French tire manufacturer Michelin has introduced its first prototype tire using additive manufacturing technologies in 2019. Called Uptis (Unique Puncture-proof Tire System), the tires were designed to be airless to reduce the risk of punctures. The company worked with U.S.-based General Motors to develop the 3D printed prototype. In addition, the company says that additive manufacturing could be used to repair the puncture-resistant rubber strip if needed. As a testament to success, the Uptis tires drove their first few miles in 2021. And following this success, the company hopes to move to commercialization by 2024. To date, 3D printing has only been used to develop the prototype, using renewable and bio-based materials, but should production reach higher volumes, the technology could be employed on a larger scale. Reducing waste and promoting sustainable mobility, Uptis tires incorporate a flexible fiberglass and rubber-reinforced structure on an aluminum wheel.

The Mini Strip, a Sustainable Vehicle Thanks to 3D Printing

By opting for 3D printing, the British car manufacturer MINI affirms its desire to offer more sustainable cars to its customers. The MINI Strip, designed by Paul Smith, is intended to be environmentally friendly. To achieve this, the teams behind the project have 3D printed various parts from recycled materials. These include floor mats made from recycled rubber, under-door panels and hubcaps. In addition to making the car more sustainable, these multiple 3D printed parts give the MINI Strip a simplified geometry and a sleek design.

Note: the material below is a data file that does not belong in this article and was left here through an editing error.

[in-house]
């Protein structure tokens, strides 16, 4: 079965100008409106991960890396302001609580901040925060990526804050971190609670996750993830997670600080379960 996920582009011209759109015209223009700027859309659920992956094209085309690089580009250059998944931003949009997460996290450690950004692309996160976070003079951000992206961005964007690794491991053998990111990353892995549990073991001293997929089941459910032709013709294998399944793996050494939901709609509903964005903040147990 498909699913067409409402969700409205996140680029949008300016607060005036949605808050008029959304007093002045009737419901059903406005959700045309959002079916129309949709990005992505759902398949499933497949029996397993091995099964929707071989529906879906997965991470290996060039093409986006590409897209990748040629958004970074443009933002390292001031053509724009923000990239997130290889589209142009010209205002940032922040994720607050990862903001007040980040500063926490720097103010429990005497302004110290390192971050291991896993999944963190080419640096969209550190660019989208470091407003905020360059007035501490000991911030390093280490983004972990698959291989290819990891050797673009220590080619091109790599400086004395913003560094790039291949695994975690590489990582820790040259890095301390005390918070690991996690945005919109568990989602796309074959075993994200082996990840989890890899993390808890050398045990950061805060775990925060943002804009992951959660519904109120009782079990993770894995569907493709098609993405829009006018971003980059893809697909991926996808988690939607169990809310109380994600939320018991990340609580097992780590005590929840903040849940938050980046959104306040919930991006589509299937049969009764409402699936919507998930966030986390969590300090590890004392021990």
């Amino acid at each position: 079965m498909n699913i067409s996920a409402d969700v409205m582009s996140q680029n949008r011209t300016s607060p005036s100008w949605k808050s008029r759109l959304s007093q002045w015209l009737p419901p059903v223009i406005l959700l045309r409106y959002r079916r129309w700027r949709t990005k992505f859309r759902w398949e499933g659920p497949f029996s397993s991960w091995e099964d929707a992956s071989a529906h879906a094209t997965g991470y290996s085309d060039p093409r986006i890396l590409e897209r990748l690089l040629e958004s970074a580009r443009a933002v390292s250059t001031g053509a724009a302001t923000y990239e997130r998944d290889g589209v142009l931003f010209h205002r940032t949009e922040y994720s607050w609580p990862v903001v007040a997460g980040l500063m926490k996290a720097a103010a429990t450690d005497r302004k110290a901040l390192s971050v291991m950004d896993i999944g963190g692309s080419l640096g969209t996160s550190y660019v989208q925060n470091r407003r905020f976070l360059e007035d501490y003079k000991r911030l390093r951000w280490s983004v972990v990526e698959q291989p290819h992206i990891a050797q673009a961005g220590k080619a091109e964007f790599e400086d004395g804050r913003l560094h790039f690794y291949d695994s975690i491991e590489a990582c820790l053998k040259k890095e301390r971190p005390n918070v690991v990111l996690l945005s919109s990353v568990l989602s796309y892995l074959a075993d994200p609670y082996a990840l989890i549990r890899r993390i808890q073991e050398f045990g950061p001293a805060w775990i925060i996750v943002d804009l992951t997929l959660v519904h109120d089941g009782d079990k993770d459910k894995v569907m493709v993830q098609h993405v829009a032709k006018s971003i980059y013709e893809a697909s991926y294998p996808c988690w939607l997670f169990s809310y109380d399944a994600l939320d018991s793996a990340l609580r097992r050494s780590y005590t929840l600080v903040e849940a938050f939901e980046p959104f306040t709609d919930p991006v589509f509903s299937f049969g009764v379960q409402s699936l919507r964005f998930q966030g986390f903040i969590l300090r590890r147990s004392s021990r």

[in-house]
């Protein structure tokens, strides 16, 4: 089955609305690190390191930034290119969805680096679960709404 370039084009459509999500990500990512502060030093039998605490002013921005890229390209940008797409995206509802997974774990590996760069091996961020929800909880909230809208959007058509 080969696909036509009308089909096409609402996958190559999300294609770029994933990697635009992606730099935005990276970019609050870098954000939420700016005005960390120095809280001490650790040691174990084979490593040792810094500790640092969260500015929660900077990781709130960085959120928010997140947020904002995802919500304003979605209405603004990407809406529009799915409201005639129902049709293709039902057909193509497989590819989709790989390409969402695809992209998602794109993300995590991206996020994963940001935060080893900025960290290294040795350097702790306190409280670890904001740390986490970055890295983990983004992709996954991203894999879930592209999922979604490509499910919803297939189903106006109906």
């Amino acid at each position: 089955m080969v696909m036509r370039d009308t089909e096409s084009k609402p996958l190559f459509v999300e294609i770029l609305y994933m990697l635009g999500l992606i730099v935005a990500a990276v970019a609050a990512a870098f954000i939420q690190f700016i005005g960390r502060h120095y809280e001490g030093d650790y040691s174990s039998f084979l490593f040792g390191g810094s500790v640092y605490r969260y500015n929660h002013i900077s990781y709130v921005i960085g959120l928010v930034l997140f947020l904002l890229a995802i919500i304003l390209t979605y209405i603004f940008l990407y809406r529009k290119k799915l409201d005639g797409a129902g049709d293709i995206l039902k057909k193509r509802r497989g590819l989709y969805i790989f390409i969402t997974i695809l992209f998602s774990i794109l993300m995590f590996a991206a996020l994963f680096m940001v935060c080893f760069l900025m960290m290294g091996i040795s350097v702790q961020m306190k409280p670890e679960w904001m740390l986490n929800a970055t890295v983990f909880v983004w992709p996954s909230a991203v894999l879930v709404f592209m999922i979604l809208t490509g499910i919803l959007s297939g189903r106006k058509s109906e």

Porsche and the first 3D printed engine pistons

You have almost certainly heard of famed luxury carmaker Porsche. But what you might not know is that the manufacturer has been using additive manufacturing since the early 1990s. In fact, in 2020 the company made tracks on several major projects using 3D printing including 3D printed engine pistons for the high-performance engine of the Porsche 911 GT2 and a 3D printed, 40% lighter electric drive housing. Though recently there have not been any major news in regards to 3D printed parts from the company, at the end of 2021 they did announce that they were investing in 3D printing specialist INTAMSYS, which is especially known for its high-performance materials, suggesting that 3D printing will continue to play a major role in their cars.

Photo Credits: Porsche

SEAT and 3D Printing in the Automotive Sector

The Spanish manufacturer SEAT is advancing the use of 3D printing in automotive as well. The company has recently completed a new 3,000 m2 building that will unify all processes and activities prior to mass production of a new model. A large space in the new center will be dedicated to additive manufacturing projects. SEAT’s AM center houses multiple 3D printers, nine, to be precise. The machines include: an HP Multi Jet Fusion, an SLS machine, 6 FDM 3D printers and a PolyJet solution. Thanks to the diversity of these technologies, SEAT is able to produce parts with greater or lesser detail, with important mechanical properties and advanced functionalities. The machines operate 24 hours a day and produce an average of 50 parts per day. According to the manufacturer, 80% of the parts are prototypes used to develop vehicles more quickly, the rest being mainly tooling and customization components.